New Esports League Arrives in Charlotte
Gaming the system

Josh Richardson (third from right) and the CLT Esports and Command Post teams.

Everyone’s memories of gaming are different, whether they involve playing Pac-Man and Galaga in an early-’80s arcade, going head-to-head with a friend in Madden in the ’90s or talking shit to a kid across the globe during a multiplayer online free-for-all game of Call of Duty in the 21st century.

While that nostalgia is all well and good, today’s generation of gamers is all business.

Competitive gaming, aka esports, is quickly growing into an industry worth close to $1 billion with an audience expected to reach 580 million people worldwide in 2021.

Charlotte used to have an esports team — a damn good one, too. Those in the local gaming community remember the hype and hope that came when Team EnVyUs grew from a single Call of Duty 4 roster to multiple teams that dominated in the virtual arenas of Overwatch, Counter-Strike: Global Offensive, League of Legends and Gears of War.

When Team EnVyUs left Charlotte for Dallas, Texas, in 2017, Josh Richardson saw a void and decided to fill it. In November of this year, he launched CLT Esports, a league that he said is here to stay.

“The reason I did Charlotte Esports and not some name, some random noun, is because I wanted it to be Charlotte,” Richardson said. “I wanted it to grow in Charlotte.”

His vision is to grow the Queen City into an East Coast hub for esports and bring more jobs and investment opportunities into the city.

“It’s a win-win for everyone here,” Richardson exclaimed. “We’re bringing esports here which will generate more jobs, especially in the long run.”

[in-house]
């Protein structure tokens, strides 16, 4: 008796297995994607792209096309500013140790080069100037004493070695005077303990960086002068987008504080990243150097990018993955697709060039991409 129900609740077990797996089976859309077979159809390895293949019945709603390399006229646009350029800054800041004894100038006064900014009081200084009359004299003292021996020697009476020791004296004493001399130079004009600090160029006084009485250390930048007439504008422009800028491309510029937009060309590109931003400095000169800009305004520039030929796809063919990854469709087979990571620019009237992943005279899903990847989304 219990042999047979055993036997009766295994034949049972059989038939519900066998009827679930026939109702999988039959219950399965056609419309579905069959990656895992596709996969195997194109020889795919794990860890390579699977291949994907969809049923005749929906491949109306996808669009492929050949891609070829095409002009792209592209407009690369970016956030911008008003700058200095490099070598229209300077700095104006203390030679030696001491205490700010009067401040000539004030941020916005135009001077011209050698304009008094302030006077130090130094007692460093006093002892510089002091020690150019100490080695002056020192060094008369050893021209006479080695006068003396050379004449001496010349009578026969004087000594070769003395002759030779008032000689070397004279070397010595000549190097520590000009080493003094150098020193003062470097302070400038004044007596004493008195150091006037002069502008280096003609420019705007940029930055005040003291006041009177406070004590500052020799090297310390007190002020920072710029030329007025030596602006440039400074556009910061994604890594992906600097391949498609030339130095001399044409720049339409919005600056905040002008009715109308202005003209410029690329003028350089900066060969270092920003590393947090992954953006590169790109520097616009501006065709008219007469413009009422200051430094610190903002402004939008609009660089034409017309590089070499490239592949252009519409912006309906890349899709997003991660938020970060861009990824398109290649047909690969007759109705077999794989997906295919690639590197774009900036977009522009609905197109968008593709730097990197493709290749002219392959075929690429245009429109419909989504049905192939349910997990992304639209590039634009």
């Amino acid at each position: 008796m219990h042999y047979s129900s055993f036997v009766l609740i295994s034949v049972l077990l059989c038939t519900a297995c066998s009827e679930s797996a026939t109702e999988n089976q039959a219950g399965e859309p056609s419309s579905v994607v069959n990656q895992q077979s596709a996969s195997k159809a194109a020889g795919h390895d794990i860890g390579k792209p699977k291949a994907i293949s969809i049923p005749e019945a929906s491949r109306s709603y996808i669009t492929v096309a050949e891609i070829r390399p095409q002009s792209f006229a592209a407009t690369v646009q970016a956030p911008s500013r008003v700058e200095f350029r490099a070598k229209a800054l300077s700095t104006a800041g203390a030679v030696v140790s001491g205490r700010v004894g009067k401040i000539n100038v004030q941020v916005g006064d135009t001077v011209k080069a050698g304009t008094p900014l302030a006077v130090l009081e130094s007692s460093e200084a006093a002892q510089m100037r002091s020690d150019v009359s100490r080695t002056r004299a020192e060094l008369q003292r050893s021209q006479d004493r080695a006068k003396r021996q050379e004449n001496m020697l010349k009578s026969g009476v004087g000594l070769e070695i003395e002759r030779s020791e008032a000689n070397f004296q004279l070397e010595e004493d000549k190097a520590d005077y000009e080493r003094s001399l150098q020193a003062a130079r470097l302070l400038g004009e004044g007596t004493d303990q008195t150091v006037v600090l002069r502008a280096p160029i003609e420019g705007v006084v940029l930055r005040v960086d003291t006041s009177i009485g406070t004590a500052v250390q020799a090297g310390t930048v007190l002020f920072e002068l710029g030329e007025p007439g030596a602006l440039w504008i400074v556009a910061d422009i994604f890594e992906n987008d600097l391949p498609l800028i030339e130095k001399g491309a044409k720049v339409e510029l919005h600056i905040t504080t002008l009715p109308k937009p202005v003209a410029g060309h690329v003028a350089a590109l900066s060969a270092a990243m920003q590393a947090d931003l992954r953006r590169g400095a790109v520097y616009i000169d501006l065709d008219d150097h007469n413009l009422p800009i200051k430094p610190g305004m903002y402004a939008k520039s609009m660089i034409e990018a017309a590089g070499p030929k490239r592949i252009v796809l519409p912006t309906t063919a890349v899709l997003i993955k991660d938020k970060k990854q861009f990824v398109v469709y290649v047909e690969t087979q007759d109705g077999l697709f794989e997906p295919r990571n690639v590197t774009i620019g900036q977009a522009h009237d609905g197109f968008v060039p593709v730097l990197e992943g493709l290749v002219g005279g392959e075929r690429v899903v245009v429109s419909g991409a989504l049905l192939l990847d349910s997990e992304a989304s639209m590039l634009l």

The idea is that as the burgeoning esports industry plants itself in Charlotte, the arenas that host tournaments and leagues will require personnel to set up, tear down, work security, facilitate ticket sales and more.

Richardson and his growing team at CLT Esports also hope to create a new community within the city, with more networking options and participation by local businesses and companies.

“If esports in Charlotte grows, not only would the community benefit from it greatly because you’re going to have local companies who want to be involved, and that are going to benefit just from the marketing to new people,” Richardson explained. “But you’re also going to have a whole new group of teams you can cheer for.”

The projected growth of the esports audience is 580 million in 2021. (Graphic courtesy of Newzoo.)

Beyond marketing and sponsorships from Charlotte-area businesses, the fan base that accompanies esports means a new way to forge connections and friendly rivalries found in sports industries like basketball, baseball and football.

It’s a comparison that’s hard for some to take seriously, and Richardson’s team is aware of the stigma that accompanies gaming and the esports industry.

“The same people that say, ‘Oh, you’re wasting money, you’re watching people play video games.’ Well those are the same people that are going to basketball games or watching them on TV and buying their jerseys and buying their merch,” Richardson said.

Some may look down their noses on gaming culture, believing that it consists of unemployed teens or man-children mashing buttons on a controller.